Purpose: CAR, a cyclic peptide (CARSKNKDC), is known to translocate various small drug molecules into the cell cytoplasm. We have previously shown that CAR accumulates on pulmonary arterial endothelial cells upon binding with cell surface heparan sulfate that is overexpressed in the lung vasculature afflicted with pulmonary arterial hypertension (PAH), a progressive disease characterized by elevate pulmonary arterial pressure. Here, we tested the hypothesis that an isolated perfused rat lung (IPRL) model generates consistent and accurate information on lung specific delivery of targetable and inhaled formulations. We tested this assumption by formulating fasudil, a Rho-kinase inhibitor, in CAR-modified liposomes using lungs from both PAH-afflicted and healthy rats.
Methods: We first prepared liposomal fasudil by a thin film hydration-extrusion method, and encapsulated the drug by active loading and then conjugated CAR on the surface of liposomes. In vitro release profiles were evaluated in phosphate buffer saline using molecular weight cutoff (3.5K) cassettes. After assessing the formulations for various physicochemical properties, we studied drug accumulation in the lungs, in-vivo and ex-vivo. We used a Sugen/hypoxia to develop PAH rats. Collecting lungs from both healthy and PAH rats, we cannulated the pulmonary vein and artery, and the trachea, and finally placed the cannulated lungs in an artificial thoracic chamber. We then administered the drug or the formulations via the cannulated pulmonary artery or trachea and thus to mimic the intravenous and pulmonary routes, respectively. Using a validated LC-MS/MS method, we measured the drug in the perfusates for two hours after dosing. We then removed the lung from the thoracic chamber, homogenized and analyzed the drug content in the homogenates too. In vivo absorption profiles of the fasudil in unmodified liposome (plain liposome), CAR pretreatment followed by fasudil in unmodified liposomes (CAR then plain liposome), and fasudil in CAR modified liposomes (modified liposome) were evaluated using PAH induced male Sprague−Dawley rats. We studied the pharmacological efficacy of plain liposome, CAR the plain liposome, and modified liposome in two models: ex vivo efficacy through IPRL and pressure transducer P75, and in vivo efficacy using SUGEN 5416/hypoxia-induced rodent models of PAH.
Results: We first optimized the entrapment efficiency of fasudil in liposomes using passive and active loading methods and by varying lipid formation and hydration condition. We increased entrapment efficiency 1.5 folds (Fig. 1A). Fasudil was released in a controlled pattern from the unmodified and CAR modified liposomes with a cumulative release of 93.95±6.22 and 83.87±4.58% drug, respectively (Fig. 1B), which is not different significantly.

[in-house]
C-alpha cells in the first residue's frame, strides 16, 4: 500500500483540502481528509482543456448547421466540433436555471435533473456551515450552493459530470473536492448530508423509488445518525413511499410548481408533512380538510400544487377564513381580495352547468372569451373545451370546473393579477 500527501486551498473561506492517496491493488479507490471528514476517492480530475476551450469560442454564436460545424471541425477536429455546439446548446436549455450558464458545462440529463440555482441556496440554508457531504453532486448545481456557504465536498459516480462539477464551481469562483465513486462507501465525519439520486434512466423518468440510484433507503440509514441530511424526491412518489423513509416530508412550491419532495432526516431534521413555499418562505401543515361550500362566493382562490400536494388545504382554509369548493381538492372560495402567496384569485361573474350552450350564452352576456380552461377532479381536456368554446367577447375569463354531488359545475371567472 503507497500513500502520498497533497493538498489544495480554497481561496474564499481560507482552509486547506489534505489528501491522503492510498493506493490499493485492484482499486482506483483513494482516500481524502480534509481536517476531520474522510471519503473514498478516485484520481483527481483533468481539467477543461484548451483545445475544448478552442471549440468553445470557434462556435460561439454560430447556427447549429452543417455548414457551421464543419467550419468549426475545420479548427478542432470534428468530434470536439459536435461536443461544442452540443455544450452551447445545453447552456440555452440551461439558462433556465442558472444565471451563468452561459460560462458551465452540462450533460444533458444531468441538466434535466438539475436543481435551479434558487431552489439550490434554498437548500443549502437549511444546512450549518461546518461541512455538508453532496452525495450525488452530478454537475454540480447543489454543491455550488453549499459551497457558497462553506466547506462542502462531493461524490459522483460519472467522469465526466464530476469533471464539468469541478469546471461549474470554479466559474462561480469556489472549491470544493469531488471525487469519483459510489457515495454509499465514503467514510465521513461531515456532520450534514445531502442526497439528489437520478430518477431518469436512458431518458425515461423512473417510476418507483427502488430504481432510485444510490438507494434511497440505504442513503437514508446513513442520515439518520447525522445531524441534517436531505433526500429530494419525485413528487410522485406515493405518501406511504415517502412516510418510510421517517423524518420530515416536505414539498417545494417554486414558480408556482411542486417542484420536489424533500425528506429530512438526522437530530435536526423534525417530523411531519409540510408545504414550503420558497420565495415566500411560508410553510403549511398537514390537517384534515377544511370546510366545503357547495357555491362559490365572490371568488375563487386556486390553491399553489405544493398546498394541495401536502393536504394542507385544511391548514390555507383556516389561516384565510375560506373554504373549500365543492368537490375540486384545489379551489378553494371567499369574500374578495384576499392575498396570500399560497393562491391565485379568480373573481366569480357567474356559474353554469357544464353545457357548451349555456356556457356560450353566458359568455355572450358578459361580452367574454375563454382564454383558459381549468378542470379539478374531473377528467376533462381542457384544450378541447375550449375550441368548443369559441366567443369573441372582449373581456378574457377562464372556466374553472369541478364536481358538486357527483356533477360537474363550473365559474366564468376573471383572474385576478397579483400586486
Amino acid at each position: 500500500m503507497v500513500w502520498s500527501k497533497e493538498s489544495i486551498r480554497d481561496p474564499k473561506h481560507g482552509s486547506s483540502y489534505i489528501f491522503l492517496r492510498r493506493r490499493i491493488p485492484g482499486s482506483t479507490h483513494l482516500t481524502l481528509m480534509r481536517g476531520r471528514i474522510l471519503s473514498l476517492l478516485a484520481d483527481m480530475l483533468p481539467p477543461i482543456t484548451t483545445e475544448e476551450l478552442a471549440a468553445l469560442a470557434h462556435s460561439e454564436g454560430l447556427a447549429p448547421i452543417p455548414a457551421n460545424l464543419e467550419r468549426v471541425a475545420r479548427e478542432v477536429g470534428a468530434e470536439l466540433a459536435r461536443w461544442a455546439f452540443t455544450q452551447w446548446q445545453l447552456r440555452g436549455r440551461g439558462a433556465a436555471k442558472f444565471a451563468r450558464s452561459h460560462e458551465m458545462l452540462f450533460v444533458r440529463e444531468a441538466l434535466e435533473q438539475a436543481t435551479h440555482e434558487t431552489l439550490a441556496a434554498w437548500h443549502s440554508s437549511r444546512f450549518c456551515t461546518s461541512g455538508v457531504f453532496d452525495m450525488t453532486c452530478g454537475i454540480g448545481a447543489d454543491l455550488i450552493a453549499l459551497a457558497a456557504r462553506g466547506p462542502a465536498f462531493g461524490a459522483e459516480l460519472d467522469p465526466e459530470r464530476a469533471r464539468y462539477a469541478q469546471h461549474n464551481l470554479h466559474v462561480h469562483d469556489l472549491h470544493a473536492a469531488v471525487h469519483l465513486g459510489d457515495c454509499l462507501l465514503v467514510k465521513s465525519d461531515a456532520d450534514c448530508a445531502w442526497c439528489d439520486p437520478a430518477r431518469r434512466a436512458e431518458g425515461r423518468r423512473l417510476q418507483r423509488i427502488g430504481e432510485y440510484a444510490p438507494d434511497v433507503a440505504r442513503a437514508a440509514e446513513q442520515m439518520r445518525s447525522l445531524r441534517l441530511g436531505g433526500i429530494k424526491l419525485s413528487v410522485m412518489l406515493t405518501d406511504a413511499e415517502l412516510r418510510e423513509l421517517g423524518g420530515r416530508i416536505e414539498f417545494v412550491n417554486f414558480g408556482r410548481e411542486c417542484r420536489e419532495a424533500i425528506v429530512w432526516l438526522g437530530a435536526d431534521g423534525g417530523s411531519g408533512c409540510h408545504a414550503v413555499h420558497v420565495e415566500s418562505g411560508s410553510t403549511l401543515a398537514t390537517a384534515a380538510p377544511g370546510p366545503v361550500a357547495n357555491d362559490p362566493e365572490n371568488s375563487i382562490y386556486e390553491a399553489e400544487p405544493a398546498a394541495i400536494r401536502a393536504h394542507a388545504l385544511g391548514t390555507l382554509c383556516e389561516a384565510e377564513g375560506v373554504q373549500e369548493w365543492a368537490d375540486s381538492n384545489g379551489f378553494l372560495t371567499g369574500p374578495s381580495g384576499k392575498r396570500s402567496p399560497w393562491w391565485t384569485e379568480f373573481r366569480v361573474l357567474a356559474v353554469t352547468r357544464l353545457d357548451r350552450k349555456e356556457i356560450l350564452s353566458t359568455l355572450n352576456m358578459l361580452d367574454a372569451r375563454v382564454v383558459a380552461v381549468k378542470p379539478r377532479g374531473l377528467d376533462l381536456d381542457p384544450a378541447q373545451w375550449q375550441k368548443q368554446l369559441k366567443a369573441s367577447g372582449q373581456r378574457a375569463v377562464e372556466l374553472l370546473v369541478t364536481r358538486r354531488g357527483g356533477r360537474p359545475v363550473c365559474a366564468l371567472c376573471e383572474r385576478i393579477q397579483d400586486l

IPRL data showed that the accumulation of fasudil in CAR modified liposome after IT administration over PAH rats was significantly greater that other groups; it shows only 1.5 µg of drug in the perfusate (around 96% accumulation in the lung), however plain liposome and CAR then plain liposome shows less fasudil accumulation after IT administration. Fig. 2 showed fasudil accumulation in PAH lungs were meaningfully higher that healthy lungs. Finally, this figure clarified that IT administration increase drug accumulation in the lungs than IV administration. We quantified the amount of fasudil remained in the lung by homogenizing the tissue. The amount of fasudil remaining in the lungs treated with CAR modified liposomes were 2 and 4 times higher than lungs received plain liposome and CAR then plain liposomes (Fig. 3A and B). In vivo absorption profiles confirmed that inhalation CAR modified liposomes improved the pharmacokinetic of Fasudil. The plasme half-life of fasudil in plain liposomes after IT administration were 4.7 and 6.9 hr, which were increased by 3-4-fold upon IT administration in modified liposome Fig. 3F.
Ex vivo efficacy suggested that fasudil in modified liposome decrease mPAP (mean pulmonary arterial pressure) much higher (85% reduction) than other groups (Fig. 3C and D). In vivo model also showed 60% mPAP reduction for 10 hours without significant change of systemic blood pressure (Fig. 3E).
IPRL, lung homogenate, and in-vivo data showed that IT administration limit the drugs’ systemic exposure and enhance fasudil residence time the lung. Plain drugs absorbed very fast via the lung epithelium, whereas the drug in the formulations remained in the lungs for a much longer period. Although the concentration of the plain drug increased in the perfusate over time, the concentrations of the drug released from liposomes plateaued, suggesting an enhanced retention in the lungs.
Conclusion: This study establishes that IPRL model can be used for assessing drug distribution in the lung both after intravenous and intratracheal administrations. It proved that CAR-conjugated inhalable liposomal fasudil offers favorable pharmacokinetics and noninvasive, controlled release and pulmonary preferential treatment of PAH.
Ahmed Alobaida– Graduate Student/Research Assistant Ph.D. candidate, Texas Tech University Health Sciences Center, Amarillo
Taslim Al-Hilal– Post Doctorate Research Associate, Texas Tech University Health Sciences Center, Amarillo, Texas
Fakhrul Ahsan– Texas Tech University Health Sciences Center, Amarillo, Texas